By Kathy Driscoll, MSN, RN, NEA-BC, CCM

Amid a nationwide shortage of nurses that shows no sign of easing, nurses and other clinicians are in high demand across all healthcare sectors. There is a shortage in every practice area, an aging population that creates even more demand for healthcare professionals who can care for them, and care is now being delivered in an even broader range of practice areas – both in person and virtually. The need for nurses to support this demand will only continue to grow.

As healthcare organizations, we focus on ways to retain the nurses we have today, recruit nurses to our organizations, and continuously explore new opportunities to be creative and innovative in these strategies. At the same time, we need to think about widening our pool of nurses and building pipelines for the future. We need to think about what folks in these pipelines need to inspire and support them to be our clinicians of the future. We cannot just look at people who have already chosen this career; we must look back further.

One of the ways that Humana’s Chief Nursing Organization is thinking about building a nursing pipeline is to expose middle school students to nurses and nursing so that they can learn about what it takes to become a nurse, the many types of practice areas that nurses can choose during their career, and the paths that nurses have taken to get to where they are today. It is never too early to spark young minds into thinking of a nursing career and to see themselves in the nurses they meet – men and women of various backgrounds and ethnicities. Reaching out to younger students to spark interest in nursing not only helps young people begin to focus on a rewarding and much-needed career choice, but it might also help the organizations who support these pipeline efforts develop and attract prospective clinicians of the future.

For example, Humana recently invited a group of Louisville, KY, students from the Grace James Academy of Excellence– an Afrocentric middle school that offers girls a curriculum heavy on science and math – to meet with some of their nurses. Students interested in health care met with the Chief Nursing Officer and Nursing Advisory Council member. They learned about the history of nursing, discussed nursing as a possible career, listened to nurses tell their stories, and got some hands-on time with essential tools of the trade, such as blood pressure monitors, stethoscopes, and thermometers. They even met with the CEO of the organization. Madison, one of the students who participated in the event, said she liked learning to use equipment to monitor blood pressure, heartbeat, and temperature. She said, “I really like to help people,” adding that she’s considering several possible careers in health care—labor and delivery nurse, pediatric oncologist, or orthodontist. “I think it’s been really cool that we got to experience this.”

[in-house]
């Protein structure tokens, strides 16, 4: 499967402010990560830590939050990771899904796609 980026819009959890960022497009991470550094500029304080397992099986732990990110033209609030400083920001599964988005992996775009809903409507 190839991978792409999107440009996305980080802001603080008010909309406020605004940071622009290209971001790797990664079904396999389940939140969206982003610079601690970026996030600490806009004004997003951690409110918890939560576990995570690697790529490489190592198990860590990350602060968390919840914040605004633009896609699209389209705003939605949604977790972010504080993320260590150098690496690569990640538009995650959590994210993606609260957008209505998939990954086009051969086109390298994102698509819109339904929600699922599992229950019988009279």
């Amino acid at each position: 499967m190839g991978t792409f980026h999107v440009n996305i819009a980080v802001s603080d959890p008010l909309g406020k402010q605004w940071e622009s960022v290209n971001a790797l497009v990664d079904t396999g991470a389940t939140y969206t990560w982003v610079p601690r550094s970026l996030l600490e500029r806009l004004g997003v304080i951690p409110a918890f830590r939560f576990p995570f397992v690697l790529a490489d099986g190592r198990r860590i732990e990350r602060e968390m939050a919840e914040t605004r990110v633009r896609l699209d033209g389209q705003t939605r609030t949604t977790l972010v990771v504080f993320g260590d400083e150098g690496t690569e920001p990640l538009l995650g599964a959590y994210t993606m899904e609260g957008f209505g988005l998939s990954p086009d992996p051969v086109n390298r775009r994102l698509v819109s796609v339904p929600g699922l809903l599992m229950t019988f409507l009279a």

Humana’s Chief Nursing Organization is looking to hold similar networking events with young people in other locations, taking what they learned and replicating it with schools in their communities across the country.

Efforts like this are intrinsically rewarding for nurses allowing them the opportunity to open doors to young people and inspire them to be part of the most caring profession while also contributing to building a pipeline of nurses that is critically needed for our healthcare system. Let’s all think about ways to educate, inspire, and support future nurses – in whatever roles and areas of nursing and healthcare that interest them. Let us all share our ideas on expanding our pool of clinicians to support our future healthcare needs!

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Bio In her role as Chief Nursing Officer, Kathy oversees Humana’s strategy of improving the experience of Humana’s community of nurses, care managers and social workers, and promoting a culture that values, supports and inspires clinical professionals, and impacts health outcomes. Prior, Kathy served in various senior leadership roles at the company, including as Vice President and Chief of Operations at Humana At Home, where she led clinical operations focused on ongoing and transitions CM services for Medicare and Medicaid/ Duals members as well as private pay clients. Prior to Humana, Kathy was Senior Vice President and Chief Operating Officer of SeniorBridge, a national Care Management and Homecare company acquired by Humana in 2012. Kathy is a member of the Board of Trustees of the American Nurses Foundation. She has more than 30 years experience in nursing, with a concentration in geriatrics, homecare, managed care, and care management. Kathy has a Bachelor of Science in Nursing from Seton Hall University, and a Master of Science in Nursing Executive Leadership from Sacred Heart University. She is a Registered Nurse licensed in New York, New Jersey, Florida and Connecticut, a Certified Case Manager and is a current member of The American Nurses Association, The Case Management Society of America, The American Organization of Nurse Leaders, and Sigma Theta Tau.